You usually are taken to the best bars — or you’re told about them. You don’t usually find one by walking down a random street — especially a big street — and lurching through the first open door you see.
But that’s what happened one night when I got lost looking for a place near the Meguro River in Aobadai. I realized I had been walking in circles when I found myself back on Yamate-dori, not far from where I started.
Yamate-dori curves in an arc through Tokyo’s innermost western suburbs. By day, it is choked with traffic, but by midnight, it is empty except for taxis trawling for fares. As I retraced my steps along a lonely stretch under a through-traffic ramp, I suddenly saw a light. And a stylish wood slat and plate-glass storefront, through which I caught a glimpse of a comfortable, sofa-filled room. And a bar, from where several faces peered back out at me. But I didn’t really need to stay until 5 a.m. to know I had found a gem.
The interior is elegant, with rough-textured walls rendered in earthy tones. A row of squared-off sofas and armchairs covered in muted shades of cotton line the length of one wall. Lights, mounted in each corner behind perforated rectangles of metal, diffuse a warm glow throughout. The bar is topped with a slab of tree, extracted vertically from the trunk — the knots and burls carefully preserved along its outer edge and protected under a silky lacquer finish. A half dozen stools sit ready. A stack of plump, yellow grapefruit in a wire-frame basket add a Mediterranean touch.
Gama, as my newfound gem is known, means “toad” in Japanese. Yoshida-san, the master, started out in life as an industrial designer. And though a latecomer to mizu shobai, he obviously has a natural flair — not just for interiors, but also for attracting an interesting clientele.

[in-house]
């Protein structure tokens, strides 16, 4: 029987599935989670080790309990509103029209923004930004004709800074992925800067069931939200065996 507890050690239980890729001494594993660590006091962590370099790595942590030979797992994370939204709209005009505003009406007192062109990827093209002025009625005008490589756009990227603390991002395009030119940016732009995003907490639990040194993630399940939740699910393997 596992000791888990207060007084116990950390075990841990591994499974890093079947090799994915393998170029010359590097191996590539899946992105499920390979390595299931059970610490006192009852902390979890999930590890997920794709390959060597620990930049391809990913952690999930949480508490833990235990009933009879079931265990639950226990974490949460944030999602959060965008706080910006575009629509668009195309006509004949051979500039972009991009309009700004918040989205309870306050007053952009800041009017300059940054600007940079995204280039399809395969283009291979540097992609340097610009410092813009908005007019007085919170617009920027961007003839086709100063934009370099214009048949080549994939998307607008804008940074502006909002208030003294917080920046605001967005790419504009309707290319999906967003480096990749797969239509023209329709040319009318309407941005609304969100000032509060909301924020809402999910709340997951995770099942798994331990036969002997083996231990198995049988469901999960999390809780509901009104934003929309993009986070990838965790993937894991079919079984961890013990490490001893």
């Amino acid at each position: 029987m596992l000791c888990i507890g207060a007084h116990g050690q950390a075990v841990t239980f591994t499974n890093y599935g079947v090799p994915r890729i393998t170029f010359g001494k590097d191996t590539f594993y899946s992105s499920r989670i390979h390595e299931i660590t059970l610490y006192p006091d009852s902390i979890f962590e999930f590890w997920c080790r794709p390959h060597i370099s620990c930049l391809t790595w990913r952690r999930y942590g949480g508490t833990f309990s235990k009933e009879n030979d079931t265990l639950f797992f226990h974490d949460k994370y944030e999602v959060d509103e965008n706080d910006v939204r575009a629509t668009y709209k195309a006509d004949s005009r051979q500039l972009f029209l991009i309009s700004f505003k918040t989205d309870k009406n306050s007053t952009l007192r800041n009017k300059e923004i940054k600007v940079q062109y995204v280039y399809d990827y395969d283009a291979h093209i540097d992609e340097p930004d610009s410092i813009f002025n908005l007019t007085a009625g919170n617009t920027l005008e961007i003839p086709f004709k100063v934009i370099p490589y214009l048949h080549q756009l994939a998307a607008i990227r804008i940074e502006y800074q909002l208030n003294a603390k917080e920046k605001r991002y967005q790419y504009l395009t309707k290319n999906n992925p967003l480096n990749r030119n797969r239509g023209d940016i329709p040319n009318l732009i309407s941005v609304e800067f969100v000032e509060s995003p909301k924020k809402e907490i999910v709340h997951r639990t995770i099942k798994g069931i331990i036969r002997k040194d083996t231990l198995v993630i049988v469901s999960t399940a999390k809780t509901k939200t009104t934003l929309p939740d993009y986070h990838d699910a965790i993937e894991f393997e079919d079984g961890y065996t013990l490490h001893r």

Ishi-san, his bar hand, was the first to greet me with a warm smile and a sparkle in his eye. He is an effervescent young chap who, later in the evening, threw his arms back and proclaimed, “I was born to talk!” And so he does, as does everyone who frequents “the Toad.”
Gama is a chill-out-space-cum-clubhouse for a well-networked circle of creators and designers, who drift in throughout the night to hammer out ideas or howl at the moon. I met Hide, a fashion designer and stylist with a shock of bottle-red hair poking out from under a coffee-colored cap. Then Kyosuke, also a stylist, who is both flamboyant and alarmingly blunt (he asked me in a voice audible by all, “So, which one of these guys would you take home?”). And Yamamoto, a photographer, whose business card bears the slogan, “Stop war — all way.” And Mochizuki, a graphic designer, who entertained me with a dissertation on why all Kyushu Mochizuki’s are descended from ninja. “Honto! It’s true . . .”
Yoshida-san dishes up tasty pickle or tofu treats, while Ishi-san plies the stereo with selected albums dispensed at minimal decibels. He played “Let It Bleed,” an early Rolling Stones album, followed by the latest from Ego Wrappin’, a Japanese jazz and guitar groove unit, and I could just hear James Brown in the background as the tale of the ninja unfolded . . .